Dancing To The Rhythm That Is In Our Soul On Saturday Night, Saturday Night

From the day I met him, Wingman was a huge fan of Saturday Night Live. After all, it never competed with a single Yankee game on TV.  And perhaps, Saturday Night Live owes him a big debt of gratitude for helping create one of their more popular skits.

I met Wingman at a party. We tried to find common ground (certainly not our heritage with me being Irish/Italian and him Czech/Polish) but we did like the same movies (Casablanca) and TV shows (Mary Hartman, Mary Hartman). He was incredulous that I had never seen Saturday Night Live, which as the second season began, became a weekly ritual for us.

Wingman was working as a bartender at the time I met him, and knew a guy with connections to the show.  He called me one night in June and in a voice three octaves higher than usual, squealed "I got us an invite to the SNL season ending cast party!" For two kids from the burbs, this was beyond cool.



I was working as a manager in a department store where all my male peers wore charcoal gray suits and wingtip shoes.  I assumed all men owned at least one suit of that ilk just like all women owned a little black dress, which is what I planned to wear.

The night of the cast party, he showed up dressed not for Saturday Night Live, but for Saturday Night Fever: a peach polyester bell-bottomed suit with an orange Huckapoo shirt, a turquoise leaf necklace and brown platform shoes. Besides the fact there was no time to even buy a plain white shirt, he saw absolutely nothing wrong with the suit Golden Lady had helped him pick out in high school.  Until we got to the party...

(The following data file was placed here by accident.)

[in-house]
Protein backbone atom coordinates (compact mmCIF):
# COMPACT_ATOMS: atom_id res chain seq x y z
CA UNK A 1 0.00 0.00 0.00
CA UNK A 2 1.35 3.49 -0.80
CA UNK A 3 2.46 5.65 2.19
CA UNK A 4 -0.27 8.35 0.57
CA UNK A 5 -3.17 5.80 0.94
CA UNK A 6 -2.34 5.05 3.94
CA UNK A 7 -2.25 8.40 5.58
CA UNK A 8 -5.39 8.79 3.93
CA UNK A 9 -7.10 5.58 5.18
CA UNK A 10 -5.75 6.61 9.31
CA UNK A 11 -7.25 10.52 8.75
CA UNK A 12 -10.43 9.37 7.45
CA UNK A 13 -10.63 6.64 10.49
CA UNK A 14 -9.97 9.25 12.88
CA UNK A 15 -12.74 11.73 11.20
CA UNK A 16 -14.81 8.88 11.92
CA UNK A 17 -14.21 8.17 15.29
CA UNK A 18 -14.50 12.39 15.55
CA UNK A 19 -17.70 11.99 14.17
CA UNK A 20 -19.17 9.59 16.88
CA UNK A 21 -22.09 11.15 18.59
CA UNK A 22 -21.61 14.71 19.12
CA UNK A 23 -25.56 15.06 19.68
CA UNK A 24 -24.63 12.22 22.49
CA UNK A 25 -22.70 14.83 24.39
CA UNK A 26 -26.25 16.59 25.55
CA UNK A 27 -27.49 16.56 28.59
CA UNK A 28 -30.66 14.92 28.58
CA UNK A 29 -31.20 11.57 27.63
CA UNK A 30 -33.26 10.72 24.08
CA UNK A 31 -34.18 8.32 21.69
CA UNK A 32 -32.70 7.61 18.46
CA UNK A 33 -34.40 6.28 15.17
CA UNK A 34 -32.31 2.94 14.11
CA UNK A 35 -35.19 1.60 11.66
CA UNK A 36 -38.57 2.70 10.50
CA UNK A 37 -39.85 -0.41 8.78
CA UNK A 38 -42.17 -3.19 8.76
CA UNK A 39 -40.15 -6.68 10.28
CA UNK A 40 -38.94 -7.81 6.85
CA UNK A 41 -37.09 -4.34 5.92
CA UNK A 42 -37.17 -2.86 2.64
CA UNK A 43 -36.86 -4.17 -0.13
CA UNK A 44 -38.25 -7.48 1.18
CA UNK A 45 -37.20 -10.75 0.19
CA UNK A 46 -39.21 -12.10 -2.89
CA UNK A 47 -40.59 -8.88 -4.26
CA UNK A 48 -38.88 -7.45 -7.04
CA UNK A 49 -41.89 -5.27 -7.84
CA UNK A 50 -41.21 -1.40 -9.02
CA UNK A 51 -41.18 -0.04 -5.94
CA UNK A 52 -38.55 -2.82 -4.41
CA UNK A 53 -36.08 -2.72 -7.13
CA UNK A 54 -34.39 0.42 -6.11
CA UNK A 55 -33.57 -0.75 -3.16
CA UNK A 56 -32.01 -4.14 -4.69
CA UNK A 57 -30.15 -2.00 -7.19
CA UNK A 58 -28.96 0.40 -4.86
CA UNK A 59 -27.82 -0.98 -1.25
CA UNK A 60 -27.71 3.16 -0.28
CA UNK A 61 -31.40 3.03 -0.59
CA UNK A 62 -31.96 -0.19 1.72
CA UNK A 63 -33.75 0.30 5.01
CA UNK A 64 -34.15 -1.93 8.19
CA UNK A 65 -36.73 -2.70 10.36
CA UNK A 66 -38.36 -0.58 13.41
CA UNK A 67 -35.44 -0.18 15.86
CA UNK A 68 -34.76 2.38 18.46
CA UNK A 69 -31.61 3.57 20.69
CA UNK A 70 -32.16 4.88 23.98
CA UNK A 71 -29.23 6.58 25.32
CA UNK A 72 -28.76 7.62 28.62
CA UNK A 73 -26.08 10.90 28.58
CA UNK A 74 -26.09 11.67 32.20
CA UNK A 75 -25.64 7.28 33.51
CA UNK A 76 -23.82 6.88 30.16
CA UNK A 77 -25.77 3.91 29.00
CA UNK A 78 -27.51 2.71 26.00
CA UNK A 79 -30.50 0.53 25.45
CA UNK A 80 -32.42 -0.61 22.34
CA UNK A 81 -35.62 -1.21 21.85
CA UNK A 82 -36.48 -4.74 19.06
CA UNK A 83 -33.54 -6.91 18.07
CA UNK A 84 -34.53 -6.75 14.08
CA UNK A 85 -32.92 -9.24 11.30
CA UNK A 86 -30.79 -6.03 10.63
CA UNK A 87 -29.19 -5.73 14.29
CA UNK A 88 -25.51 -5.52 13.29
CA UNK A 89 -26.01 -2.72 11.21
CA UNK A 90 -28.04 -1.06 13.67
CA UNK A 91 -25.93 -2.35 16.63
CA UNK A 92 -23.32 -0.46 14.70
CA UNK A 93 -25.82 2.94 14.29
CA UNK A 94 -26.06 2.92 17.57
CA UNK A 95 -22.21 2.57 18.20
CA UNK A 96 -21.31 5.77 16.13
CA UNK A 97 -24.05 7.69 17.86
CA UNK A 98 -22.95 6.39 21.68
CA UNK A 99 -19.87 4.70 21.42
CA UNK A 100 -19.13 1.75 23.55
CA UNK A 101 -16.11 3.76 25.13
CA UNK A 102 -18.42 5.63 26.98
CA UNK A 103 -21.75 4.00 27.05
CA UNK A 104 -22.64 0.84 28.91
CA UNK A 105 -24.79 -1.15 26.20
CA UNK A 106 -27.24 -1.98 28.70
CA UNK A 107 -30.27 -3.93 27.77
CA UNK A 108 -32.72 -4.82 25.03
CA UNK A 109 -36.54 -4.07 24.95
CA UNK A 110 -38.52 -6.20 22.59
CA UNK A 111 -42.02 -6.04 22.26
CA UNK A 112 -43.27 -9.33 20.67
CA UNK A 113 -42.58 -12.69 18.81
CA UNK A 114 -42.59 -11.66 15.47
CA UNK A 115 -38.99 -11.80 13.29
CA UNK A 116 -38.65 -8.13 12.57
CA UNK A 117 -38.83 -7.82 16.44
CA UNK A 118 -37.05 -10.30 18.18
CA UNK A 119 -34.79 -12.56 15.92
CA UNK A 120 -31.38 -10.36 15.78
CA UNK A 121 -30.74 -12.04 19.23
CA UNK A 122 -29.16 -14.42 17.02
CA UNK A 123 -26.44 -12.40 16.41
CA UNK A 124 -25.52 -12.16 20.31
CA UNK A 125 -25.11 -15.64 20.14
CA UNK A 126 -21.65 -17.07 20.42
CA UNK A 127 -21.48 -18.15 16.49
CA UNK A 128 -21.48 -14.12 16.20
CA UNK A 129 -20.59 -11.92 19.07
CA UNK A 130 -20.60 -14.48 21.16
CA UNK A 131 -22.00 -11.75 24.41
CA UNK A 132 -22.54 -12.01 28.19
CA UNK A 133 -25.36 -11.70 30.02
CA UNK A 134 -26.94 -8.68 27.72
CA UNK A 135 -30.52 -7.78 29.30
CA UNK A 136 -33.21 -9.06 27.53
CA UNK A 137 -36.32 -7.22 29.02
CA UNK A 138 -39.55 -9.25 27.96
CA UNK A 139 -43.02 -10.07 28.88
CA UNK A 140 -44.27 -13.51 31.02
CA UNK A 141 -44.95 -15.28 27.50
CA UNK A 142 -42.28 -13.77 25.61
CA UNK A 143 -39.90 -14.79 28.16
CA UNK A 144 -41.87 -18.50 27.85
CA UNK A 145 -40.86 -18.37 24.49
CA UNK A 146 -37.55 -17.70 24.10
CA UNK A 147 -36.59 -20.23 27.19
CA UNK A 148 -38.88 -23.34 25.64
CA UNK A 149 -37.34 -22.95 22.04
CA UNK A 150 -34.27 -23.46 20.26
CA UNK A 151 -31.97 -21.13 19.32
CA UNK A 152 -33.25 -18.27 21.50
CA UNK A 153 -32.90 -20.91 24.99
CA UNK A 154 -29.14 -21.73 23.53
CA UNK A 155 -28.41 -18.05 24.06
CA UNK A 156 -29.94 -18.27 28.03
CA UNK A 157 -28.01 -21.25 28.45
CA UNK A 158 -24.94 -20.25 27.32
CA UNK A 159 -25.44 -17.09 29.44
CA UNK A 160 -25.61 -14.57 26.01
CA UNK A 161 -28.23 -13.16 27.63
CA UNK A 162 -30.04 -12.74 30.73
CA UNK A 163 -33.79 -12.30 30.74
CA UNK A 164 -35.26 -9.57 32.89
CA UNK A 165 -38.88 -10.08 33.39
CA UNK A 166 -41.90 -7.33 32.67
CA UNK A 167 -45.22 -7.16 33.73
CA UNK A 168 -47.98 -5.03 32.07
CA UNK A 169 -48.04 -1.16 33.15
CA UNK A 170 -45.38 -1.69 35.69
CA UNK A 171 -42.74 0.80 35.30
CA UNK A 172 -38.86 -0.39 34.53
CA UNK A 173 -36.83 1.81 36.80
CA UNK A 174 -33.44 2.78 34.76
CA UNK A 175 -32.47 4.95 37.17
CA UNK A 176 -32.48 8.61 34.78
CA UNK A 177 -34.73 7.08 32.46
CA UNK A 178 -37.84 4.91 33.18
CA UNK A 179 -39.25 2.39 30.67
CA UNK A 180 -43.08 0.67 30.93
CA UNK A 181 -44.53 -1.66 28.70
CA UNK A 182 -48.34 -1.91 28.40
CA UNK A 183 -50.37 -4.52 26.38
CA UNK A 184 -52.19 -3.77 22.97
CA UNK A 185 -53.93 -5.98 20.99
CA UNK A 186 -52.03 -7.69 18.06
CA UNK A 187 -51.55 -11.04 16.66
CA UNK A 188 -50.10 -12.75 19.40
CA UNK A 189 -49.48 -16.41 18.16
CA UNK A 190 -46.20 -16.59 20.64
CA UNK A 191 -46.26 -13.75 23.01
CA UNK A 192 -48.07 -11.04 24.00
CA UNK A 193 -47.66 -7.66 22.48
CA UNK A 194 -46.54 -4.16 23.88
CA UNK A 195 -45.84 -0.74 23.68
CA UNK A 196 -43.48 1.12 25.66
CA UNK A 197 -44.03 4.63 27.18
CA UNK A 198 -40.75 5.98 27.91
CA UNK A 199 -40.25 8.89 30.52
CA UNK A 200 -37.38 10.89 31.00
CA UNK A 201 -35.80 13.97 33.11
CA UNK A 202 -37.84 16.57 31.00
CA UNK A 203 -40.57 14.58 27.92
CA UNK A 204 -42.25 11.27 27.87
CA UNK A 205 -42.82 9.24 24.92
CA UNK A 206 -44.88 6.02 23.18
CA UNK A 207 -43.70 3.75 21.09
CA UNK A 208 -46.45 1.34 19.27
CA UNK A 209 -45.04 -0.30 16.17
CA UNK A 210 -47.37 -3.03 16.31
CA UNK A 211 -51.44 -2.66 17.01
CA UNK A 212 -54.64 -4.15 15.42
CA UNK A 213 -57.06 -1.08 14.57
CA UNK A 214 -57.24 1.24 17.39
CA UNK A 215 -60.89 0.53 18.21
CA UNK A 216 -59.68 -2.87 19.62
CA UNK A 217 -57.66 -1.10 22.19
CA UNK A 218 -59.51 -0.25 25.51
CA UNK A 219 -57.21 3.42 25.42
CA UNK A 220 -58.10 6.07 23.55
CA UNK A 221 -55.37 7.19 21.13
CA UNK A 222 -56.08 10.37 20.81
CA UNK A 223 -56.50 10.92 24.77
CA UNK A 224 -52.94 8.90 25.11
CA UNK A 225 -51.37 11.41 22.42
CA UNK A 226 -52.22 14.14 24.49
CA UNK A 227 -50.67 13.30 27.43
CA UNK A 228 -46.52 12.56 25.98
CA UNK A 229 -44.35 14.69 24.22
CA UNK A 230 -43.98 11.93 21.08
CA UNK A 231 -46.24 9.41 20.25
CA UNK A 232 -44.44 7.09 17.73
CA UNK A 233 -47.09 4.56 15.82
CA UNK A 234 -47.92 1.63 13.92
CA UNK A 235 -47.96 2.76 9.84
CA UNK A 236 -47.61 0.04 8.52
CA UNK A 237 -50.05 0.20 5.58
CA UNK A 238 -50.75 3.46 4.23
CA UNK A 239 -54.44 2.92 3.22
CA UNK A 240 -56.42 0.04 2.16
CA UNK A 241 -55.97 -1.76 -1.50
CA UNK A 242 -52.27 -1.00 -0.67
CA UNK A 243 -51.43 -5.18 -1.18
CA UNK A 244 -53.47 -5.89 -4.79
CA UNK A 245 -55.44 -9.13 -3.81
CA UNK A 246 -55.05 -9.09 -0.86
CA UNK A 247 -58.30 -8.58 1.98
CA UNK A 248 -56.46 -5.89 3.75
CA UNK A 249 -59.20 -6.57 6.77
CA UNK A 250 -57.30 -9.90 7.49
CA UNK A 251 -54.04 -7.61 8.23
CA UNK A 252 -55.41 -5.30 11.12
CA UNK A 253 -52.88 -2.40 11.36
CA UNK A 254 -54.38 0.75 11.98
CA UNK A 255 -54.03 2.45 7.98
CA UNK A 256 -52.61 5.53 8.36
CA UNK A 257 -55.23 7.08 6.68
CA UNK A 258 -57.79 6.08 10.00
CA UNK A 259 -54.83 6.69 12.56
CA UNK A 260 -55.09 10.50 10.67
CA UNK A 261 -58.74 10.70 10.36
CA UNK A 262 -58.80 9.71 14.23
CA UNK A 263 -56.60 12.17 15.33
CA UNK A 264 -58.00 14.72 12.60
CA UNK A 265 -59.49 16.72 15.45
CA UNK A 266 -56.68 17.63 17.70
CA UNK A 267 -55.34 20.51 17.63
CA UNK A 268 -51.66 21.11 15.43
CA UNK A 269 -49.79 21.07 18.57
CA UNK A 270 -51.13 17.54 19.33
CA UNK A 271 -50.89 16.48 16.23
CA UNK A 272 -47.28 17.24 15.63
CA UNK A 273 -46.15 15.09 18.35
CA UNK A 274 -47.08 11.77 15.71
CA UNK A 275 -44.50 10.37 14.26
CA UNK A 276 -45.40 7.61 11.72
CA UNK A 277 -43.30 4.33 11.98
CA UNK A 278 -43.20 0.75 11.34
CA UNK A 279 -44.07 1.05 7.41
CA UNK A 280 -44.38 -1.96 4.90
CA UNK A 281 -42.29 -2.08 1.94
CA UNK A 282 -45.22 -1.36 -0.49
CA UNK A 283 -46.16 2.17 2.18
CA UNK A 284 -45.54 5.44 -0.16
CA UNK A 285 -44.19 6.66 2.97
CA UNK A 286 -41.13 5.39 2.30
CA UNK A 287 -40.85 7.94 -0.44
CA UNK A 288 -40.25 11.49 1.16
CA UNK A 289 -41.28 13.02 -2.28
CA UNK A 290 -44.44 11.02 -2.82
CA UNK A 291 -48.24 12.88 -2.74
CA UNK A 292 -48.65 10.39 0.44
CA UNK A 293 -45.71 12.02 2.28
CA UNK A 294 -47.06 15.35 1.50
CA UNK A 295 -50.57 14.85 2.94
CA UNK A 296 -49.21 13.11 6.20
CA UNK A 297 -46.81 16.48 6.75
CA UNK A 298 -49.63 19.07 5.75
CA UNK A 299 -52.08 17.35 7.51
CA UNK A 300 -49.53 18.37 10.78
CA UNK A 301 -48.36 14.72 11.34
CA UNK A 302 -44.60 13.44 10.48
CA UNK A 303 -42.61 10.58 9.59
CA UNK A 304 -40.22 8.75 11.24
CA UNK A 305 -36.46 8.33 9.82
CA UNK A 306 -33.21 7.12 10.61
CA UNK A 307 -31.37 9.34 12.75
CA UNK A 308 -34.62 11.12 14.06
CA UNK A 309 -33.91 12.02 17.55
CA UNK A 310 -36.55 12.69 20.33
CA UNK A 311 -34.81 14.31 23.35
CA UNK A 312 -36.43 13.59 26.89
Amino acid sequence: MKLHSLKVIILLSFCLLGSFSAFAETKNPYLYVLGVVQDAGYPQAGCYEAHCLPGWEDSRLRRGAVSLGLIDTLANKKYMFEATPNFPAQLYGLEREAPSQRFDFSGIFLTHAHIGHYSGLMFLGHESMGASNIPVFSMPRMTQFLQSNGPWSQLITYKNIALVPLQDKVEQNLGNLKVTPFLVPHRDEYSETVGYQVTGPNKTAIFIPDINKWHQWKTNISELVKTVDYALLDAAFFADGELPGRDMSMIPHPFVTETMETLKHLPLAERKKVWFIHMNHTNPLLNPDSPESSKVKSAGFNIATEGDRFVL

The first star we met was John Belushi. He was wearing a navy blazer and jeans and was nursing a bad cold with vodka and a handkerchief to his nose to keep people away. Laraine Newman was dressed all in black, as was Jane Curtin. As upset as Wingman was that Chevy Chase left the cast, he was thrilled to see Steve Martin, also in a blazer and jeans, who had been a guest host that season. He introduced himself, shaking his hand and gushing about what a big fan of his he was. Dan Aykroyd passed by us in jeans and chucked the front of Wingman's Huckapoo shirt saying "Nice suit". It was definitely a NYC cool event, but his suit stood out like a neon sign under a black light.

The first episode of the third season was September 24, 1977. Steve Martin was again the guest host.  As we watched, Gilda and Jane started a skit as two women (Lynn and BARB) playing ping pong. Enter the Festrunk Brothers-A/K/A Two Wild and Crazy Guys from Czechoslovakia. Two guys with Huckapoo shirts, big necklaces and polyester pants.  It couldn't be...but it was. The Festrunk Brothers became one of the most popular reoccurring skits, and Wingman swears they got their idea from him.

That Christmas, Wingman got a wardrobe makeover from me and the suit was permanently relegated to the back of his closet. It stayed there for years until I surreptitiously removed it to the Goodwill heap.

I watched last night's 40th anniversary of SNL and once again, the Festrunk Brothers were there ar rightfully they should be.  Dan Aykroyd's shirt looked much more like Wingman's shirt from 38+ years ago, and I smiled thinking that the wardrobe guys thought they got quite a find with that one.  From wherever he was, I imagined Wingman insisting to Phil Hartman, Chris Farley and Michael O'Donoghue that he was the inspiration for that skit.  And John Belushi, with a glass of vodka in his hand, toasting Wingman and concurring that he was.




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